Westminster grapples with Syrian crisis
BY DARLINE DESIL
In a two-part Global Issues Forum last month, the Westminster community discussed the Syrian war and refugee crisis, and students who have been refugees described their firsthand experiences with leaving their native homes.
The series began with a Nov. 9 panel, in which Dr. Samuel Goodfellow, Dr. Kurt Jefferson, Dr. Kali Wright-Smith, and Dr. Jeremy Straughn discussed political responses to the crisis.
The panelists gave some historical background on the Ottoman Empire’s early 20th-century collapse and its impact on Syria before contemplating moderator Straughn’s question, “Is the world prepared to handle the crisis?”
Approximately 250,000 civilians have died in the Syrian war, more than 4 million Syrians have fled to other countries, and about 7 million are internally displaced. Yet, the United States has taken in only a fraction of Syria’s refugees, with about 1,500 being accepted into the country since 2011. Thirty-one governors now say they oppose allowing Syrian refugees into their states.
Panelists said that the overall responses to the crisis have been political, noting the qualifications for refugees and the responsibilities being left to the states.
The panelists also discussed factors that have contributed to the Syrian crisis, including the roles of political figures George W. Bush, Bashar al-Assad and Vladimir Putin; outdated U.S. foreign and domestic policies; and the 2011 Arab Spring.
While panelists said there is no easy solution, they pointed to the need for the West to better understand refugees, and one professor discussed the 17-point action plan that European and Balkan leaders are using to coordinate the movement of refugees and migrants.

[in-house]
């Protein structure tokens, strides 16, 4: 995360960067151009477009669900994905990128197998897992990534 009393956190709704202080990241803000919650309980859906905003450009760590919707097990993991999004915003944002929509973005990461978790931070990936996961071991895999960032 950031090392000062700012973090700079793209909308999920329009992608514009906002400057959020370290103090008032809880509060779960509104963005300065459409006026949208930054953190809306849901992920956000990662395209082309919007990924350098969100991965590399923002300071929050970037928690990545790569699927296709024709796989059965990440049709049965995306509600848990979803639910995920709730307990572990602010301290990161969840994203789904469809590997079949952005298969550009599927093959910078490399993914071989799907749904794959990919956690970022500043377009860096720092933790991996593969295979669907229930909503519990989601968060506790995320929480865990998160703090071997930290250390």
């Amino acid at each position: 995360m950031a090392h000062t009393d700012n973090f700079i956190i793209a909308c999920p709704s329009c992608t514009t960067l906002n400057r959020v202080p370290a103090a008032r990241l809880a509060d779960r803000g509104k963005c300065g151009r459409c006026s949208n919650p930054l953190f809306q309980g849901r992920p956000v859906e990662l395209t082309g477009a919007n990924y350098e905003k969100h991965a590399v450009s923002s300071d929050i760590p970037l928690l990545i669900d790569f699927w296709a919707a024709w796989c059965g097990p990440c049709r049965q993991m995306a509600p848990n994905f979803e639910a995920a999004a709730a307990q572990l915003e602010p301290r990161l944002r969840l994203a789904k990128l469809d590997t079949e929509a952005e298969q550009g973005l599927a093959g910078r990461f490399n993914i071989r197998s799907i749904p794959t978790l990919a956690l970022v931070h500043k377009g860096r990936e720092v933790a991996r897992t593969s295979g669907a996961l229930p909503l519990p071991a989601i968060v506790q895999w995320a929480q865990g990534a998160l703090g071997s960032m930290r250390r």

In a second panel held Nov. 16, several Westminster students and one alumnus shared their experiences as refugees.
Paul Kut Kelei, ’17 (South Sudan), Neveen Abuelula, ’19 (Syria), and Mulay Smara, ’15 (Western Sahara), discussed what it was like living in refugee camps, moving from one place to another, leaving home, and not having their native homes anymore.
When asked by a student in the audience whether it is difficult to adapt to a different country, Kelei responded, “It is only in a society that is not open where you cannot assimilate.”
Smara said that democracy can be used as a tool to help refugees.
Overall, the forum was well received.
“I liked the setup and format,” Ahmed Baqui, ’17, said. “It combined two areas of political science and transnational studies. It had two different lenses, one of professors who have spent years of research and study on this topic and the other of student refugees giving their experiences as a refugee.”
The series was hosted by Global Development & Progress and the Churchill Institute for Global Engagement, and the Nov. 16 panel was co-sponsored by the International Club.